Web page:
The work of PJ Harvey
Go to homepageRid Of Me (1993)Dry (1992)White Chalk (2007)To Bring You My Love (1995)A Woman a Man Walked By (2009)Dance Hall at Louse Point (1996)Let England Shake (2011)Is This Desire? (1998)The Hope Six Demolition Project (2016)Stories from the City, Stories from the Sea (2001)PJ Harvey -  All About Eve soundtrackUh Huh Her (2004)
Rid Of Me (1993)

In 1964, composer Arvo Part wrote Collage on the theme B-A-C-H; it was his act of liberation by means of assault on the greatest figure of western music (the note ‘H’ only makes sense in the 12-tone serialist scale). For her second album, PJ Harvey recorded Bob Dylan’s ‘Highway 61 Revisited’, not so much a cover version as a detonation; it was her parallel act of liberation from her heritage. Rid Of Me takes the blues-inflected idiom of its predecessor and pushes it to destruction. It’s no surprise that the bluesy ‘Dry’ already sounds older than the rest of the material here, as indeed it was. In fact in every respect Harvey raises the stakes from the earlier record: if there were any hesitancies on Dry, Rid Of Me casts them aside. Her decision to recruit the forbidding Steve Albini as producer helps to create a recording which offers no compromise and gives both performers and listeners no place to hide: the arid, brittle acoustic exaggerates quiet and loud passages, captures every scrape and rasp of the guitars, and on ‘Rub ‘Till it Bleeds’ you can even overhear the singer coughing.

Where Dry’s keynote was rage, Rid Of Me tends to escalate it to insanity. Gone are the universal accounts of male-female relations, replaced by fantasies of maiming and mutilation. Several pieces including the title track lead into their terrible scenarios with long, menacing guitar introductions. On ‘Yuri-G’ even a celestial body gets woven into violent obsession, the meditative technique of ‘drawing down the Moon’ reimagined: ‘I drove her down on me’, Harvey snarls. ‘I might as well be dead, but I could kill you instead’, she concludes on ‘Legs’. The very strange time signatures add to the sense of extremity: on the yearning ‘Missed’ the percussion and guitars seem to be competing with rather than complementing each other, while ‘Legs’ ends in a chaos of strings. Single drum beats stab through ‘Rub ‘Till It Bleeds’ and nail its picture of the cynical violation of tenderness and trust. The first six tracks of the album amount to what must be one of the most sustainedly violent musical sequences ever recorded. The second half is less evenly extreme but still gives us another Eden-inspired song, ‘Snake’, in which Eve vents her fury at the deceiving and very definitely male serpent, and ‘Ecstasy’, which paradoxically frames its euphoric theme in dark, threatening music, and whose narrator finishes pleading ‘I’m begging you, look at me’.

There is still uneasy humour, even angrier and more scornful of stable sexualities than hitherto. The iconic ’50 Foot Queenie’ is a ludicrous phallic/anti-phallic pantomime which was illustrated in live performances by the singer stamping round the stage in leopard-spot dress, feather boa, huge sunglasses and gigantic gold wedges like an avenging B-movie monster. ‘Me-Jane’, like ‘Hair’ on Dry, provides another role-twisting account of a mythical couple, with a woman who rages at her Tarzan ‘You’ve got me nailing walls, I’m hanging from the ceiling!’ But listen to the two versions of ‘Man-Size’: in the second, straighter treatment, the image of the woman dressing up male is absurd; in Rob Ellis’s manic strings-driven one, his suggestion that Harvey sing the lyrics through her teeth turns it into something tense and unhinged.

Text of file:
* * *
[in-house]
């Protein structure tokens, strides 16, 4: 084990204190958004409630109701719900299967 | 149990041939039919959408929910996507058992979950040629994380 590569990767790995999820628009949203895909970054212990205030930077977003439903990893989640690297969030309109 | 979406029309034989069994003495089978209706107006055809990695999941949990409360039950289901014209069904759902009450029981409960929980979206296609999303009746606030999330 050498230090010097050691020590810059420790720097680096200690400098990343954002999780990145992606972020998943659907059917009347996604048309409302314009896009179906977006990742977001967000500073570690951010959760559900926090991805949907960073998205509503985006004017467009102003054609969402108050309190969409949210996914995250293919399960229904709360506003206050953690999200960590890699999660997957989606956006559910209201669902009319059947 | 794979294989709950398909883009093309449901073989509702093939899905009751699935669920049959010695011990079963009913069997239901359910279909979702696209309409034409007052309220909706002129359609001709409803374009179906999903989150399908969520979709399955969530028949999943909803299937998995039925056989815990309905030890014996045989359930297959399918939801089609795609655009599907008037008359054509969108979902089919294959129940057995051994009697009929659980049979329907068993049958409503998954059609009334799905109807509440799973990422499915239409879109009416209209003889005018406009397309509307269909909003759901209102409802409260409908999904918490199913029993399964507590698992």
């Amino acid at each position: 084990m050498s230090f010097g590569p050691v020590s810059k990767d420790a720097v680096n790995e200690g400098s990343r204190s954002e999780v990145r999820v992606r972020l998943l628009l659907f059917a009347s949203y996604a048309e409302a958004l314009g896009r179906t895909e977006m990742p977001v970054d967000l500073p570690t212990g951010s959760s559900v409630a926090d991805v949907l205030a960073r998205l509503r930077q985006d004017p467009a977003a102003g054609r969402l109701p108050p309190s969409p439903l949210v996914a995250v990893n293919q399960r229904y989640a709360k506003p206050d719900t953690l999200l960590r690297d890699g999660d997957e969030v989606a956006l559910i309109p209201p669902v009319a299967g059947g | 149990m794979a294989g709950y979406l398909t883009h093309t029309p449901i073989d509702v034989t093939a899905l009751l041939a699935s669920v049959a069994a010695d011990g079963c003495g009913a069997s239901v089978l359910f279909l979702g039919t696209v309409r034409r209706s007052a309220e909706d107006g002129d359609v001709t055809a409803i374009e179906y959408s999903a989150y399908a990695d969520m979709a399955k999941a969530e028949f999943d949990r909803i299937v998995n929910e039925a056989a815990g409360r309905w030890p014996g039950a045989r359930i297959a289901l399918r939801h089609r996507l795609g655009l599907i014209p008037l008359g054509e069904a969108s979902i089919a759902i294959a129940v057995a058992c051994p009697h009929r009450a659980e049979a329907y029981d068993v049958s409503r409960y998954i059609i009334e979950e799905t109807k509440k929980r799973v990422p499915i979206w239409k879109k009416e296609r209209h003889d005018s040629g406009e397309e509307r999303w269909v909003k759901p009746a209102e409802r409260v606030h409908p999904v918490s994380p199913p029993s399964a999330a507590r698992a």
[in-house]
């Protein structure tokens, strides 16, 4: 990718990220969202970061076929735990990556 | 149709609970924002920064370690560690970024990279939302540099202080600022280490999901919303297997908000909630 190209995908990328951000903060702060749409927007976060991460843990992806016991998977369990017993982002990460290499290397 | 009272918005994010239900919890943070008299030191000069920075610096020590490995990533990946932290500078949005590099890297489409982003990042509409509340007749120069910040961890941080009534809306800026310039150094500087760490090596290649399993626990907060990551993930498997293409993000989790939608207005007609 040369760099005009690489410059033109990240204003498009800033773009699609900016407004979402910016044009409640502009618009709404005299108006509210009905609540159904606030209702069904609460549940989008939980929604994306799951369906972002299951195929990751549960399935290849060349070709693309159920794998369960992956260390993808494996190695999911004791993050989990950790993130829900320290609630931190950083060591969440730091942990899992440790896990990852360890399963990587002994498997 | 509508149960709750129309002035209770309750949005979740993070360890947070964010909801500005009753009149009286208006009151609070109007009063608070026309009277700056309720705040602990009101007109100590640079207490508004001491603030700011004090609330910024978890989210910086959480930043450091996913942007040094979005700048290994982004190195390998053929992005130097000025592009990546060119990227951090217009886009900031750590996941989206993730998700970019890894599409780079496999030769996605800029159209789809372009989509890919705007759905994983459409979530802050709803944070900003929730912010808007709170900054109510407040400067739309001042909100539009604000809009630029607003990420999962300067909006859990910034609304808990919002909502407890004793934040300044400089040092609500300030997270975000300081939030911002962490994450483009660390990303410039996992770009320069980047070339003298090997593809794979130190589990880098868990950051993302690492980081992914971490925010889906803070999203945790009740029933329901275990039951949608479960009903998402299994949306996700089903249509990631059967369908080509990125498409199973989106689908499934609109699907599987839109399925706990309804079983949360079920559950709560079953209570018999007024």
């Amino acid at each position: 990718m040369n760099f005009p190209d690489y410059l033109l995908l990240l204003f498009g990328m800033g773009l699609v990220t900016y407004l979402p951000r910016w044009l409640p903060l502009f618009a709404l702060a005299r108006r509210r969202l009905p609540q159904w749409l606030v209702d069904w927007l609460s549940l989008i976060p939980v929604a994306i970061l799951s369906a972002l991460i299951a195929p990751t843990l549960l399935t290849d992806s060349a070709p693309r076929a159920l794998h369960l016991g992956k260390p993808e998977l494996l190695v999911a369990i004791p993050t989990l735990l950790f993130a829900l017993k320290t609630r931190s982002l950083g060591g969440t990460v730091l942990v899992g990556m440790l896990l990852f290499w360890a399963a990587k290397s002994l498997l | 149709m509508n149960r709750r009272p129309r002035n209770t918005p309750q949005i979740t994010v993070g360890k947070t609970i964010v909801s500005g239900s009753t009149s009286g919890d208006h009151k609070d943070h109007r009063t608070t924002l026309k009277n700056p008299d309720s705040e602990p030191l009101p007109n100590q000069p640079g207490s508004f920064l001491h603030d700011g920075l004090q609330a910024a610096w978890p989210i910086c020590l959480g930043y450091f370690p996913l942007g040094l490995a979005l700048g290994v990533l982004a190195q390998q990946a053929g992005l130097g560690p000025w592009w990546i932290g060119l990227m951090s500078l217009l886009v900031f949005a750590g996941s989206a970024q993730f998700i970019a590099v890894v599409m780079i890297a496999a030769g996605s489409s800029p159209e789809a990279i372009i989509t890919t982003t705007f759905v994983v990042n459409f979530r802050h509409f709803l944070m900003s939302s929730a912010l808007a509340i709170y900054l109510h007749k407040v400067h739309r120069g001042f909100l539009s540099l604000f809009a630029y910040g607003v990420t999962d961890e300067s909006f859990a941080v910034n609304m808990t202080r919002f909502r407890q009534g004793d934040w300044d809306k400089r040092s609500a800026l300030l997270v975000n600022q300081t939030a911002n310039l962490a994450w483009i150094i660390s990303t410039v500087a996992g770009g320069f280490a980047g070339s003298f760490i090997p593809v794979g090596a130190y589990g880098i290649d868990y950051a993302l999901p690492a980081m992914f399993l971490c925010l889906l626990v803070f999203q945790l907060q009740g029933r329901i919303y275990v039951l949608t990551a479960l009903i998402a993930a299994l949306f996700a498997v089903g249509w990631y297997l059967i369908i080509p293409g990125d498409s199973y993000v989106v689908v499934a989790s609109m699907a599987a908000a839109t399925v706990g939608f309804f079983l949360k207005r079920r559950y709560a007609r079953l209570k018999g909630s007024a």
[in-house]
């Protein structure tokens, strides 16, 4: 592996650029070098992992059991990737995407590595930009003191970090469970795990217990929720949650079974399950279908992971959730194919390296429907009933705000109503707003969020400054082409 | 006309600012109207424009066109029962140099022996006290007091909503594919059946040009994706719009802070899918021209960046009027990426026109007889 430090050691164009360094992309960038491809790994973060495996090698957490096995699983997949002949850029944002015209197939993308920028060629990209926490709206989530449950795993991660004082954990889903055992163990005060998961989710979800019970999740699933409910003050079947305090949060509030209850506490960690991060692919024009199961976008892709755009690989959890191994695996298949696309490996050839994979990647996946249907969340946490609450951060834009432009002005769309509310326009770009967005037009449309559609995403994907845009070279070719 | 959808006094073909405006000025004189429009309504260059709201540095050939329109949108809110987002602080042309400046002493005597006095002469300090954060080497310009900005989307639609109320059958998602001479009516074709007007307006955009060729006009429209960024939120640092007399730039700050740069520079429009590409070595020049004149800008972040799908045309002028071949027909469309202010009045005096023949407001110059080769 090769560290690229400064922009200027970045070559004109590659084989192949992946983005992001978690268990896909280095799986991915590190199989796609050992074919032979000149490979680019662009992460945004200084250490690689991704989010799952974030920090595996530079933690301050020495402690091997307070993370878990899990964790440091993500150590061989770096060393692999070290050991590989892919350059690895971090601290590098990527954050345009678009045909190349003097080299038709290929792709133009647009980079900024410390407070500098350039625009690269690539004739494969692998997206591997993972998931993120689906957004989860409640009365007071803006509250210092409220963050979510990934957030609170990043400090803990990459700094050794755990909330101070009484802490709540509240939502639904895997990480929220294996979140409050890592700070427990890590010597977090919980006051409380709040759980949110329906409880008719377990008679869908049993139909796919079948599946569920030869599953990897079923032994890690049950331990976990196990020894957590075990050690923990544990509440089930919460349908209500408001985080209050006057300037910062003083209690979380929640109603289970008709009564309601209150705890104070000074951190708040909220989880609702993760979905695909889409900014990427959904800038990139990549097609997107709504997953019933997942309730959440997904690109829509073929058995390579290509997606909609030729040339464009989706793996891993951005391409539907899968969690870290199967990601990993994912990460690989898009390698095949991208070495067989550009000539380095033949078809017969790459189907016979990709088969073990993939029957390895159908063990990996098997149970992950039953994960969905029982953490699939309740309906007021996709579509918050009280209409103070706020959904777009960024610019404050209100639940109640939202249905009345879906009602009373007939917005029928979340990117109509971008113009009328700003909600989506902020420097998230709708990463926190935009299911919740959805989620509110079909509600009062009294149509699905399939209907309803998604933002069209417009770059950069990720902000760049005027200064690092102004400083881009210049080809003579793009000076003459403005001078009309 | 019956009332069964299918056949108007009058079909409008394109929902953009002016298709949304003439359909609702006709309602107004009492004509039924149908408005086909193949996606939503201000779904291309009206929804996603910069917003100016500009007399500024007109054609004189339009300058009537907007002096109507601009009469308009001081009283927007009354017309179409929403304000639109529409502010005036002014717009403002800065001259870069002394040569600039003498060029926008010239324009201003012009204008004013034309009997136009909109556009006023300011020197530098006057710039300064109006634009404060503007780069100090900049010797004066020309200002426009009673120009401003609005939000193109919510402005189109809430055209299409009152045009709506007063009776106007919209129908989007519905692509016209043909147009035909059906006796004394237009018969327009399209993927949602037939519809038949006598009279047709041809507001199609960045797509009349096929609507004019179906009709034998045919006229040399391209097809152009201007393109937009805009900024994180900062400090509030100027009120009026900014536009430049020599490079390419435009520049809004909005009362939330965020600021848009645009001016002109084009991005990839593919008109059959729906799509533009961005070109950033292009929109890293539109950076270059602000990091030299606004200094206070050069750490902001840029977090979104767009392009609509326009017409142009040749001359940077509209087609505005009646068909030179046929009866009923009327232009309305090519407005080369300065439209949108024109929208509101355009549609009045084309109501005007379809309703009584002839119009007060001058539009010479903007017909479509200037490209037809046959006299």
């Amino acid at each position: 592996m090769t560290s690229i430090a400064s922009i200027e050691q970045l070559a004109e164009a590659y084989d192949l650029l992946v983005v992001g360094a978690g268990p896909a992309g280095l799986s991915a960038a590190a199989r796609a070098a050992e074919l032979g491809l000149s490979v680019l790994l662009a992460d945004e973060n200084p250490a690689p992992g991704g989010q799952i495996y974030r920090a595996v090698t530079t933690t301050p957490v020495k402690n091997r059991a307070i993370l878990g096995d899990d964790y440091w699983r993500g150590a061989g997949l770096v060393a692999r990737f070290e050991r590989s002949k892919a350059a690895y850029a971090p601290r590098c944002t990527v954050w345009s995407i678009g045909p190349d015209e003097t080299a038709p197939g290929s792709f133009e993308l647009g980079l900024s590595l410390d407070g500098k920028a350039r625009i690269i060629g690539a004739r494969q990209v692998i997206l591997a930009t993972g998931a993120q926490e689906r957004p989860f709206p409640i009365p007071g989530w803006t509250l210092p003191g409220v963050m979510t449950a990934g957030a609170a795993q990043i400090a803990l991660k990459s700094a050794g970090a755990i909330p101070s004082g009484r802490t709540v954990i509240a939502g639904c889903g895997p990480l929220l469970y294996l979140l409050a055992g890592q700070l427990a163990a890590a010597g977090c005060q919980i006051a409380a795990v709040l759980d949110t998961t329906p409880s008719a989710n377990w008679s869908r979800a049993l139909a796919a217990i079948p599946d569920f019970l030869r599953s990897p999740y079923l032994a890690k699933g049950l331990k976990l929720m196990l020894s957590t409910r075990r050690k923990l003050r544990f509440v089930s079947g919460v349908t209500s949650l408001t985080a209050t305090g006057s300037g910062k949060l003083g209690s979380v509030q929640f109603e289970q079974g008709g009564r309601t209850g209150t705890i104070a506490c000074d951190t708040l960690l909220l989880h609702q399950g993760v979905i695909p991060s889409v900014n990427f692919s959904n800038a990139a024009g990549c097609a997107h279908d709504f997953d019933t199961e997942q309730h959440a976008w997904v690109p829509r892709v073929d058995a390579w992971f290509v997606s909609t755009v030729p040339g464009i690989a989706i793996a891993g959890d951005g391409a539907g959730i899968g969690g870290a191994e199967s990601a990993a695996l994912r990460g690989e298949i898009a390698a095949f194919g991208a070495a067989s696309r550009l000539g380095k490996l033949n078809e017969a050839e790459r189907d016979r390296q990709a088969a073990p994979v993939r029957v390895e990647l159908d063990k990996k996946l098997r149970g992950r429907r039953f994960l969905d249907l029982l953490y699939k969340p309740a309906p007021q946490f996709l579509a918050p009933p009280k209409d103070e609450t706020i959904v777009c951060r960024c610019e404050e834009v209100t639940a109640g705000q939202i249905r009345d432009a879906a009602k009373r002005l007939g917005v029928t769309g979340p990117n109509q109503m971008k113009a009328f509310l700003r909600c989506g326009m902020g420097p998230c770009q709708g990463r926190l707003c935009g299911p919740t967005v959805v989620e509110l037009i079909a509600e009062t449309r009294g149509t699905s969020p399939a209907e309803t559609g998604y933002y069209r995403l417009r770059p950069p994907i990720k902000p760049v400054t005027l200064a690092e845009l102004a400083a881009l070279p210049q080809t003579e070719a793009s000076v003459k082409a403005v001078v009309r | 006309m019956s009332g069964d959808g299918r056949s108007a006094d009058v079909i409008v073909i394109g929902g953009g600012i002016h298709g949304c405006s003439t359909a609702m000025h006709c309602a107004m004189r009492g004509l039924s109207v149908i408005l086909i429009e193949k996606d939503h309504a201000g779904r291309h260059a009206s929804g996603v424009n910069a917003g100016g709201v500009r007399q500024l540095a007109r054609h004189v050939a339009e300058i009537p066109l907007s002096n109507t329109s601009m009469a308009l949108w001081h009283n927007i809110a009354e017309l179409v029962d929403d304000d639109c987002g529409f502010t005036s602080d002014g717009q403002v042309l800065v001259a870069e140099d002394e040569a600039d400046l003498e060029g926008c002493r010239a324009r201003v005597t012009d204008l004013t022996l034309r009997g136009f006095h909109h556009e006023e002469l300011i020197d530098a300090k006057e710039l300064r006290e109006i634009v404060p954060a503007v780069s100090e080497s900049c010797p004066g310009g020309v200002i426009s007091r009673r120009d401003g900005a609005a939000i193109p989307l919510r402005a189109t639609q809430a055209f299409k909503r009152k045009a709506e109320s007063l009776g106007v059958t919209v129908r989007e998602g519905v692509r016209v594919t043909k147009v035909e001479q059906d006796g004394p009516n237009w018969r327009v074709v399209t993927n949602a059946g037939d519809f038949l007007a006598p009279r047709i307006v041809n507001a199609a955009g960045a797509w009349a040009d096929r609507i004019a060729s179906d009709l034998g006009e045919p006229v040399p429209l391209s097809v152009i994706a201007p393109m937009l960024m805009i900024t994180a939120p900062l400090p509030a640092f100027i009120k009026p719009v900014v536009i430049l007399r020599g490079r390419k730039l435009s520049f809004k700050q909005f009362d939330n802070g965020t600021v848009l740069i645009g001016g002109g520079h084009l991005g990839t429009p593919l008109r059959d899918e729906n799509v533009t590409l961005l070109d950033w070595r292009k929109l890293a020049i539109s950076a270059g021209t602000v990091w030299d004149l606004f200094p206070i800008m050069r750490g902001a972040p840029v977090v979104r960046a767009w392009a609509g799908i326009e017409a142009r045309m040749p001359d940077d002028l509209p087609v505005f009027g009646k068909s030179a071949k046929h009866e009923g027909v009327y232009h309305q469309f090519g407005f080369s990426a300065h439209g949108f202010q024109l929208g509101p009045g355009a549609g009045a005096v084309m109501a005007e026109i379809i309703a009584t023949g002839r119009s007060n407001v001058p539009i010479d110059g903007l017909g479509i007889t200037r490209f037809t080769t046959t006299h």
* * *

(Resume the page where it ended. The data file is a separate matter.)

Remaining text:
Where Dry presented a sequence of wounds, Rid Of Me deliberately rips them open in furious catharsis. Harvey has realised her own abilities, shaken free of her musical background, and embraced a repertoire of shrieks, howls, gasps and whispers to get the desperate stories out of her head and into music. She knows what she can do now. It’s not an easy discovery for anyone.

She’s 23.

Non-album tracks, 1992-3

Several of these come from the compilation 4-Track Demos which comprised pieces that didn’t make it onto Rid Of Me plus rawer versions of songs that did, as well as B-Sides from singles. They tend to show Harvey playing with ideas and techniques that reached a more polished form on the albums. The multivocal ‘Easy’ sounds like a dry run for the more sophisticated ‘Sheela-na-Gig’; ‘Goodnight’ has her adopting an astonishing bass growl that has never quite resurfaced, while ‘Claudine the Inflatable One’ is pure humour – if you overlook the basically pitiful sexual situation it describes – and ‘M-Bike’, a raging diatribe apparently directed at Harvey’s first boyfriend’s motorbike, manages to be extremely funny. ‘Reeling’ is her principal exercise in Beefheart-ism, and one is relieved she got it out of her system. The lyrics to the very strange ‘Daddy’ read rather tenderly, but the thin delivery against a background of accordion, tuba, and collapsing drums makes it distinctly queasy to listen to: at the end it sounds as though everyone drops their instruments and the studio door shuts. ‘Primed and Ticking’, a scary love song, contains some of Harvey’s most wonderfully energetic lines: ‘you look at me like I shot your dog’ and ‘you gorgeous stack of pancakes, you!’, amid borrowings from ‘Praise my soul the king of heaven’ and the Book of Ruth. But the pick of them all, bridging the gap between Rid of Me and To Bring You My Love, is the dangerous, desperate ‘Hardly Wait’, a simultaneously hair-raising and ridiculous song of frustration and vampiric obsession (‘I’ll open my mouth wide, eat your heart’) which concludes with the dreadful refrain ‘In my glass coffin, I am waiting’. No wonder the critics shuddered.